Archive for May, 2012

A Horse-Rider Transformation
May 18, 2012

WinGreen Farm is a beautiful cross country schooling facility in Rhoadesville VA.  It is owned and run by Leslie Clark, who, like most horse people, works incredibly hard and rarely takes a day off.  Persuaded by her daughter, Leslie took a 10 day vacation to visit her home and family in England and left Sam & I in charge of her farm.

WOW!  What an opportunity for us!  Our farm is lovely, but we don’t have a complete and extensive array of cross country jumps, a measured galloping track, and hills to top it all off.  So, filled with a sense of adventure, we packed up 6 horses, mountains of tack, and off we went. Joined by many students throught out the stay, some for an afternoon, others for several days, we made the most of every moment there starting riding and working at 6:30 AM and going well into the evening hours.

For our part, we accomplished things from the baby’s first water, ditch, and bank, to the older horses working out a few kinks, showing off their skills, working on pacing, and gaining polish.

But, nothing I can say here tells the tale as well as that of our student, Laurel Lundstrom.  I think her story reflects a lot of what everyone who participated got out of the experience.

I’ll leave you with that to read her post below.

 

A Horse-Rider Transformation

On cross-country training with Sam and Jennifer from the student’s perspective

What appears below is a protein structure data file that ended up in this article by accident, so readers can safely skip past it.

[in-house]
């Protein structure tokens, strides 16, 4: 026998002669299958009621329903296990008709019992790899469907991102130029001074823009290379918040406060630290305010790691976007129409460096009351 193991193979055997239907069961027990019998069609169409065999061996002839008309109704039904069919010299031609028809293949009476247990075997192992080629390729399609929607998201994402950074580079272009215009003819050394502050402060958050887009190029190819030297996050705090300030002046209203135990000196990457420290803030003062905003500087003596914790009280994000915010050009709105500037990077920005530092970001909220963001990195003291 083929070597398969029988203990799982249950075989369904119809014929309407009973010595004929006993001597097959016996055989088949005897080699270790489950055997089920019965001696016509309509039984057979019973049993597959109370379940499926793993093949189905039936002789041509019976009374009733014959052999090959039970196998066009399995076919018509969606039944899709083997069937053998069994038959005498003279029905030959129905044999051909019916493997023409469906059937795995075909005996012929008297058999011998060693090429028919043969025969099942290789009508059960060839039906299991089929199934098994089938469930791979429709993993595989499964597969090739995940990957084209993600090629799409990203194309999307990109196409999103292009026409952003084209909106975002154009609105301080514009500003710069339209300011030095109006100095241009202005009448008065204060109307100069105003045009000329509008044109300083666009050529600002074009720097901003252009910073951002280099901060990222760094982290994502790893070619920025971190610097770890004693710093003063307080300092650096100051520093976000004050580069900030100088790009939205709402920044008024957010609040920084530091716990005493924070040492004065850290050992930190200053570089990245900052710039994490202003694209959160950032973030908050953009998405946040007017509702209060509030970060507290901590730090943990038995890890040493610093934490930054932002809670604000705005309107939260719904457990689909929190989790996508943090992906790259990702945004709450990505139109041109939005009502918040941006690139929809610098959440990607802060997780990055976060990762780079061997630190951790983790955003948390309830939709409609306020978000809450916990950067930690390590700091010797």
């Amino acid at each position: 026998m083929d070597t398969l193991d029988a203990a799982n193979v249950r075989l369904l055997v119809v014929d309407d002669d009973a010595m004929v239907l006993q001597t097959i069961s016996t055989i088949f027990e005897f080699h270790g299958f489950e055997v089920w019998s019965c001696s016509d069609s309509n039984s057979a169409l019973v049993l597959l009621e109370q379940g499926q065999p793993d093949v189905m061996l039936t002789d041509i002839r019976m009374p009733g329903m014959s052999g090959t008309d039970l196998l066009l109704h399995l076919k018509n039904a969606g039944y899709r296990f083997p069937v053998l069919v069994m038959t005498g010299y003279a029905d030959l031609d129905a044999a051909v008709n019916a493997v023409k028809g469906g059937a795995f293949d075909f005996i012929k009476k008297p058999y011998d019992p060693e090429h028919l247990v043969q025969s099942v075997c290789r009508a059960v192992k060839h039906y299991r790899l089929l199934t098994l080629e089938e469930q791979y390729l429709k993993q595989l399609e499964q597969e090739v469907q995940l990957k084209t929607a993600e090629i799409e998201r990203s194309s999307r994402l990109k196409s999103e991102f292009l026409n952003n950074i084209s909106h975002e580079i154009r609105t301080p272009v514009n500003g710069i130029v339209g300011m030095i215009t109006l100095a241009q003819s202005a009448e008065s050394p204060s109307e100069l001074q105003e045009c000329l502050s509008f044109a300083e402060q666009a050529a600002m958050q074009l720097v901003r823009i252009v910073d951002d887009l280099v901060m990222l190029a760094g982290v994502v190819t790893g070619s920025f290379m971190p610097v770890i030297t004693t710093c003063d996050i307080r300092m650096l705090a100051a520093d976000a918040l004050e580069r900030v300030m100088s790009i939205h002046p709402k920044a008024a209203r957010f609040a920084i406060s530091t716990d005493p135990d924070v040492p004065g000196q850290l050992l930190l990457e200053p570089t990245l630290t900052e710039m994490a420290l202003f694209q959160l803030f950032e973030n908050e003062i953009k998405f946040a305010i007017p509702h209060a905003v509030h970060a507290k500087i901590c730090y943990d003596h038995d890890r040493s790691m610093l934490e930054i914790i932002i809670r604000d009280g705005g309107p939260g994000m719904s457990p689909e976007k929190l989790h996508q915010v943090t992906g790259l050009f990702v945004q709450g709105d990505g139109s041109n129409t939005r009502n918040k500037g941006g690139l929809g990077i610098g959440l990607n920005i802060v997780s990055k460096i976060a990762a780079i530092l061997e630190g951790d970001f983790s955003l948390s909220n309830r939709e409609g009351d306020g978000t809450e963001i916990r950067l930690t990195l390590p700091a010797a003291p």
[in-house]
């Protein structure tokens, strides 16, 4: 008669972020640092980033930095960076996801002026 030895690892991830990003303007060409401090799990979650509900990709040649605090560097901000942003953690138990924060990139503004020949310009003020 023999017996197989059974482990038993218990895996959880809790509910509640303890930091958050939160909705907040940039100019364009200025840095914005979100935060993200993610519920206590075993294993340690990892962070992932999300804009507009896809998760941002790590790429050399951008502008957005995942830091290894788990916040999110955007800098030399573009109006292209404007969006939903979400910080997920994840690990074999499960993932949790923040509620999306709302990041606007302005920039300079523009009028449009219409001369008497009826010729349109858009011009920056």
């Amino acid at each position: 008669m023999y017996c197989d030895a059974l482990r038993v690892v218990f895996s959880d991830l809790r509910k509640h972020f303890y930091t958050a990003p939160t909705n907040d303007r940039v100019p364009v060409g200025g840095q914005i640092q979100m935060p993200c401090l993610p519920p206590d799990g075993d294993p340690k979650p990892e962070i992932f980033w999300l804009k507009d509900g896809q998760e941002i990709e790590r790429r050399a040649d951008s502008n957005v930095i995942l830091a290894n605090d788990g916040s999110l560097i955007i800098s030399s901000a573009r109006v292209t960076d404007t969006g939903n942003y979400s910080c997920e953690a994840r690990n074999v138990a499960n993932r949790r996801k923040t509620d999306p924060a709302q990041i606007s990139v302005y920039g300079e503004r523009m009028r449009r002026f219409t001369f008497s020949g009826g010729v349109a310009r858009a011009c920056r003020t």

Our first day at Wingreen Farm, a snake hung coiled by the farm’s entrance gate.

“You know seeing a snake means transformation,” said Sam.

No, I thought, nearly jumping out of my skin. To me, the long black snake evoked childhood fears. My palms began to sweat as I quickly latched the gate and hopped back into Sam’s truck, slightly breathless.

Little did I know that Sam’s vision would soon ring true. The week spent with Samantha Allan and Jennifer Clover rediscovering the cross-country phase of eventing was truly transformative—both for me and for my equine partner, Mardigras.

Broken Pair

After my near 15-year hiatus from the sport, Mardi’s near-fatal broken elbow and the many challenges our partnership has always faced, I had little confidence that together Mardi and I could ever soar.

I bought Mardi on a whim four years ago, more than a decade after I dropped out of the horse world— exchanging long hours working for rides for a life away at college in central New York.  Six months after my purchase, I flew over to Africa for a time and soon thereafter landed a job in downtown DC. My time with Mardi had always been constrained.

And a year after Mardi became my own, she hopped in from the field on three legs. With a displaced fracture of her olecranon (elbow) joint, there was little chance that Mardi and I would ever have the chance to perform. One veterinarian told us it would be best to put her to rest; another recommended a financially improbable $15,000 surgery; and yet another predicted that with a year or two’s stall rest, she might become a horse that could live at pasture peacefully or maybe even be ridden leisurely.

Mardi and I, we felt damaged. Mardi had evented to the preliminary level. Quick on her feet and a pretty mover, she was far too much of an athlete to fade into field life. After two years of rehab and a year of getting her fit again, we proved those vets wrong.  She has been sound for almost a year now and started over fences about six months ago. With instruction from Sam and Jennifer, our flatwork has become decent, but we have struggled to meet fences with ease and organization, and for fear of a crash, have not dared to embark on the cross-country phase of eventing.